Now that I’ve shown you what a toxic work environment looks like and how it affects you, it’s time to look at the actual steps for leaving a toxic work environment.
1. Make the Decision to Leave
Before you actually quit your job, you need to decide if it’s the right decision for you. Changing jobs is a big decision that you need to seriously think about.
To start, make a pros and cons list for your current job. List all of the benefits of working there. Then, list all of the negatives.
Ask yourself if it’s worth staying. If the answer is no, then make the decision to leave.
2. Create a List of What You’re Looking for in a Job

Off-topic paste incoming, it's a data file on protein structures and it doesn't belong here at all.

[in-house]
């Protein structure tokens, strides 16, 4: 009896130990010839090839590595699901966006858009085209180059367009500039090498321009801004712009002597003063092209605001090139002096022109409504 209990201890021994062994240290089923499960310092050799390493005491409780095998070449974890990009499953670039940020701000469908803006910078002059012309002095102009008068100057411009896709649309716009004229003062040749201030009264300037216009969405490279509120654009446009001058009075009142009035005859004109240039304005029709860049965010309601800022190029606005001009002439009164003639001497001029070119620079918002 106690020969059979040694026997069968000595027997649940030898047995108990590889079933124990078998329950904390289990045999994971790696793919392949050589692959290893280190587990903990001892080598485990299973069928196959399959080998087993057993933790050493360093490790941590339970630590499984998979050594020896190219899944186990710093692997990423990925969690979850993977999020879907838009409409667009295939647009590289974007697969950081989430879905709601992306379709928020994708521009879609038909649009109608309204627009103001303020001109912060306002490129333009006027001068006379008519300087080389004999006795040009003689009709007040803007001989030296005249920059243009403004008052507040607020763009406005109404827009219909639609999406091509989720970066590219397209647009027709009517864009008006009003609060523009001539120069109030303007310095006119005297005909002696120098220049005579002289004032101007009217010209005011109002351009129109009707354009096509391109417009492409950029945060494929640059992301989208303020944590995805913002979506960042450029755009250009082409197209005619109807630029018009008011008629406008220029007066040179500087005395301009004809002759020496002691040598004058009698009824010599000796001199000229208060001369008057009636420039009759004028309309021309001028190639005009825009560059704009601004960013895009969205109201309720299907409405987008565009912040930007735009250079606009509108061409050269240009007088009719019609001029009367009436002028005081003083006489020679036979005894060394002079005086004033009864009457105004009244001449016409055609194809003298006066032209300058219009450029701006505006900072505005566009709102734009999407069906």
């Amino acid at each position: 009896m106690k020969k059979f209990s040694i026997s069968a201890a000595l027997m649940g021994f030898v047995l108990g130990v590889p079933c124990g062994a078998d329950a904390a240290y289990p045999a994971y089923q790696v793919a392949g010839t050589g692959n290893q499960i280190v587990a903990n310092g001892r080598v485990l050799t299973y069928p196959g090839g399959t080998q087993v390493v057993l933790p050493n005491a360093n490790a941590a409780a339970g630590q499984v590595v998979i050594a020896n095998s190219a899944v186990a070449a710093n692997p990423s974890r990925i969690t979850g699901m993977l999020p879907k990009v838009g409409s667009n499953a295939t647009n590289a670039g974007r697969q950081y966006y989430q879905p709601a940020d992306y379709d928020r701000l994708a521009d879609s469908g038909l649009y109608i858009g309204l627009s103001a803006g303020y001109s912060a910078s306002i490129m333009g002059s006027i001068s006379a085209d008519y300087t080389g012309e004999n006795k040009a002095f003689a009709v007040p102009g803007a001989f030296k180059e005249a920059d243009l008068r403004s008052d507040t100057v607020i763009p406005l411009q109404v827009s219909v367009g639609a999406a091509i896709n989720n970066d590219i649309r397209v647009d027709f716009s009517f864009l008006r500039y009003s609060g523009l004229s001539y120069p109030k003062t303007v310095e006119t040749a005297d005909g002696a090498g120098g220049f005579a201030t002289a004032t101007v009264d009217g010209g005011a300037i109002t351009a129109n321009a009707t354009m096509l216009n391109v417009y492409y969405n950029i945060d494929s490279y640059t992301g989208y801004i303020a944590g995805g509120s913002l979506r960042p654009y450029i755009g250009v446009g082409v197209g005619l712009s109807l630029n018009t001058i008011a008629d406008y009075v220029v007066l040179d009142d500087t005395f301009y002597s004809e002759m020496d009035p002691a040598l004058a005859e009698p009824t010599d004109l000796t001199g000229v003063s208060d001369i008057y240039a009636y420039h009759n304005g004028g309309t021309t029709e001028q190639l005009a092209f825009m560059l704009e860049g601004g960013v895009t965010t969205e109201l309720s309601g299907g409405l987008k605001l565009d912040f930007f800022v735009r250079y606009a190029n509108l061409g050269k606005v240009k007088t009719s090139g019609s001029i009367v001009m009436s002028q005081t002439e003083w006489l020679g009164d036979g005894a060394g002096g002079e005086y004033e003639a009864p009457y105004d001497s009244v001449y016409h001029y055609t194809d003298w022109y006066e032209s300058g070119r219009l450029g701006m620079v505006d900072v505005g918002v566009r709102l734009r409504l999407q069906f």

Now, you can’t just walk into work and quit on the spot. First of all, you need a plan of action. To create a plan, you need to ask yourself several questions about what comes next.
To avoid moving from one toxic environment to another, you need to ask yourself:
By knowing these things ahead of time, you’ll know what to look for in your next job life.
3. Commit Yourself to Leaving
Changing jobs is a big step. It affects so many aspects of your life, like your time, finances, and family. Once you’ve decided to leave your job, you need to stay committed to that choice.
To help you stay committed, you can make a list of your reasons. Write them out on an index card. Keep it with you, just maybe not at work. You wouldn’t want your current boss to see it.
The purpose of the card is to remind yourself often of why you need to change jobs. Doing this will help you shore up your resolve.
4. Create an Exit Strategy
Before you resign, you need a plan.
In this plan, you need to consider:
As you can see, there are many details that need to be worked out. Being prepared will remove the uncertainty and decrease the stress involved.